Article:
Meanwhile, out in Covid land, there were more rumblings from the Welsh government about adding even more areas to the local lockdowns, including Cardiff and Swansea, Wales’ two biggest cities. This would wipe out any small chance that I could zip through the Covid zones on each side of Cardiff.

I had to give up on following the coast, commit to the hilly inland route via Brecon, and get planning.

The Covid ‘second wave’ in Wales is actually not as bad as it is in England, but the Welsh government seems to tend towards stricter lockdown measures. During Lockdown 1, back in the springtime, they had a five-mile travel limit. I don’t want to risk getting stuck with that sort of thing, so am aiming at the quickest possible route back, without touching the exclusion zones in the south.

After a wetter than expected day, and a fully wet day, I was fully expecting yesterday (Friday) to defy the weather forecast and be wet too. In fact, it turned out OK, with just the odd (very heavy) shower scudding through the area on a strong northerly wind. I headed slightly north of east through the sunshine towards Carmarthen (above and below).

As well as the Welsh road surfaces being by far the most consistently decent in the UK, they’re also making some decent strides on the bike infrastructure side of things. Some rubbish signposting aside, Carmarthen boasted both some extremely bright (and therefore easy to follow) bike paths, and a fairly spectacular cycling / pedestrian bridge.

Carmarthen is also the gateway to the pretty Towy valley, which provided a gentle route towards the big hills of the Brecon Beacons. Even as I was heading up the valley yesterday, the expected Swansea and Cardiff lockdowns were announced, so it looks like I made the right call on the route.

Today, it’s a big hill pretty much straight out of the gate, up onto the Brecons. Fingers crossed, that’ll take me to the start of an exceptionally long (by British standards) downhill run across the top of the Brecon Beacons National Park, avoiding the Welsh Covid zone.

And one more day should take me home, and the end of the trip. Suddenly that’s tomorrow, which seems slightly insane. It remains to be seen whether things will actually be that simple.

And the Pembrokeshire Dangler? Nothing rude, and not a peculiar local delicacy. Nor even a medical condition or the local serial killer. No. It’s a line of rain showers which occur when there’s a northerly wind picking moisture up off the Irish Sea. Beautiful weather on either side, and a constantly miserable time for anyone stuck underneath.

Sounds very familiar. But I’m not in Pembrokeshire any more…

West Wales – the Honey Trap

Yesterday (Tuesday) was the day the sun dimmed.

Maybe not literally (I assume it’s still out there in the middle of the solar system, doing its thing). But it certainly took advantage of the autumnal equinox to duck out of my way for a while.

And maybe the light dimmed figuratively, too, as the UK began a seemingly inevitable slide back towards Covid lockdown.

Despite only being about a week away from finishing the trip, there’s a rapidly increasing chance that the south-west corner of Wales might become a trap from which I can’t escape on the bike.

But, before most of South Wales locked down in front of me yesterday, the West certainly lured me in. It’s stunning.

On Sunday morning, I trundled most of the way from Bangor to Caernarfon on a bumpy cycle track, and then spent a little while enjoying the walled city, and magnificent castle (above). It was an impressive introduction to the west coast.

One of the big advantages of the light fading this far north on the planet is that (on the occasions that the sun actually shines) the light stays beautiful for a lot longer at the start and end of the day. Long shadows and sunshine make anywhere look nice, but the Lleyn peninsular, which sticks out into the Irish Sea, doesn’t need much help (above).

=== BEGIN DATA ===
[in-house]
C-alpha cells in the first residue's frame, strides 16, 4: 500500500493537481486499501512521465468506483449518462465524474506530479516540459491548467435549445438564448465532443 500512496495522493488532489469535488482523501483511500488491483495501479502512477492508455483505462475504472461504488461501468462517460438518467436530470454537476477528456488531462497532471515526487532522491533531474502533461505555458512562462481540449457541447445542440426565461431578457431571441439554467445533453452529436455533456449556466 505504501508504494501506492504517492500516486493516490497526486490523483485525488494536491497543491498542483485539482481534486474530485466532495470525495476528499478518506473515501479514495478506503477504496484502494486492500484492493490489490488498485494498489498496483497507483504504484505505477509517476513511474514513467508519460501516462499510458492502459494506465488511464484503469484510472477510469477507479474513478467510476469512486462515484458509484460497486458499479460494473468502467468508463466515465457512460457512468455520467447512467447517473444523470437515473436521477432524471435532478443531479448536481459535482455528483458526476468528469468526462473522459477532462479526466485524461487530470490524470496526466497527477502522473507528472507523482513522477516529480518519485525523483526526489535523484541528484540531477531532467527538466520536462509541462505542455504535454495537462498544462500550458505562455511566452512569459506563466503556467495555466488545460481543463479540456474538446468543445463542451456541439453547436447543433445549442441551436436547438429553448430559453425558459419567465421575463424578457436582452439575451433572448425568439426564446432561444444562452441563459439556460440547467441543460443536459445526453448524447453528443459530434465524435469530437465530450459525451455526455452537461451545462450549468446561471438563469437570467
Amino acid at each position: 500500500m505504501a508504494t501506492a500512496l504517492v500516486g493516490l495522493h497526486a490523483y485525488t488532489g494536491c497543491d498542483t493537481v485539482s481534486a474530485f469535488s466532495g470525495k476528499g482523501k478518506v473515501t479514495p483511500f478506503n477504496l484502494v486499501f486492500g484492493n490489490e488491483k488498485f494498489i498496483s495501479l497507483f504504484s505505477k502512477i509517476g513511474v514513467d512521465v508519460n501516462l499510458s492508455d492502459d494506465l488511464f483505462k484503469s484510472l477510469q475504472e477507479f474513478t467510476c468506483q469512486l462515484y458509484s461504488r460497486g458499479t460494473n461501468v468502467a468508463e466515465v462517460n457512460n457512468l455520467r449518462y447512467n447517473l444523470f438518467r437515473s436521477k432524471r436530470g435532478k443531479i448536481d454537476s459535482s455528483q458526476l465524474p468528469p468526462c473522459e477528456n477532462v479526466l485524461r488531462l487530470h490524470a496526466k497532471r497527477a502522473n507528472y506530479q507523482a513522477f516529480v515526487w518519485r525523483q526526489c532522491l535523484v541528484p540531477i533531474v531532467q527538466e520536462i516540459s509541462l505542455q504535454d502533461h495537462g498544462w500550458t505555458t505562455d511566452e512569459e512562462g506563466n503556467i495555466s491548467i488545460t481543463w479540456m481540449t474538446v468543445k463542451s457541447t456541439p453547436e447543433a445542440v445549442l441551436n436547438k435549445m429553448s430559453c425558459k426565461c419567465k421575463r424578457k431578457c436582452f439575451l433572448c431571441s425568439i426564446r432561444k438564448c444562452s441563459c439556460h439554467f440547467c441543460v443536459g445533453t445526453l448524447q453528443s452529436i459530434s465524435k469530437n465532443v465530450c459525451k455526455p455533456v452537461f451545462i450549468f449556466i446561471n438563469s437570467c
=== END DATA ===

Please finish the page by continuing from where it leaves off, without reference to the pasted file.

The only trouble with a solid semi-circle of high hills dropping into the sea is that you’re likely to have to climb them at some point. I’d managed to avoid 15%-plus gradients for a while, so it was a bit of a shock to be grinding up them again.

On the other hand, a little bit of effort led to some lovely views (above), and gives you access to the pretty towns and bays of the southern side of the peninsular, like Criccieth (below).

Sunday had been lovely, and I was pretty sure that Monday wouldn’t be able to match it. On paper, it was a long grind down the main coast road (like many remote places, all the traffic has to use the one big-ish road round here), which was not necessarily likely to be much fun.

The morning quickly put my mind at rest. Only a few minutes down the road from Criccieth, where the Lleyn peninsular meets the mainland, it was looking like this:

And the scenery barely let up all day. Even in the handful of miles around Barmouth, you get the pretty town, followed by the wooden cycle / footbridge attached to the railway across the estuary (below).

Then you push on a little, hit a little ramp out of a village, and suddenly realise that you’ve got a spectacular view of the town, the bay and the area around it (below). And not actually very much traffic to contend with until you get down to Aberystwyth.

Aberystwyth was where things started to change. When I arrived on Monday evening, it was basking in golden evening sunshine. Heading further south yesterday (Tuesday), however, things were suddenly looking much duller and less cheerful:

The road was busy, so I swerved into smaller lanes, which were pleasant, but super hilly. Combined with the occasional patch of drizzle, things were already a little miserable even before the politicians started lining up on TV in the evening.

There’s little doubt that summer is over (both literally and metaphorically). I’ve only got a handful of days to ride to get back to Bristol and finish the ride. But there’s now no route along the south coast of Wales, as most counties have entered local lockdown. And there’s rain on the ground this morning, and more incoming from the Atlantic. The temperature’s through the floor, too.

As it stands, there’s still the chance to squeeze through to the end. I can shunt the route inland from South Wales, although that would involve some heavy climbing through the Brecon Beacons. But with things moving so quickly in Covid World, it’s far from clear that the alternative route will remain open for long.

It’s fingers crossed time…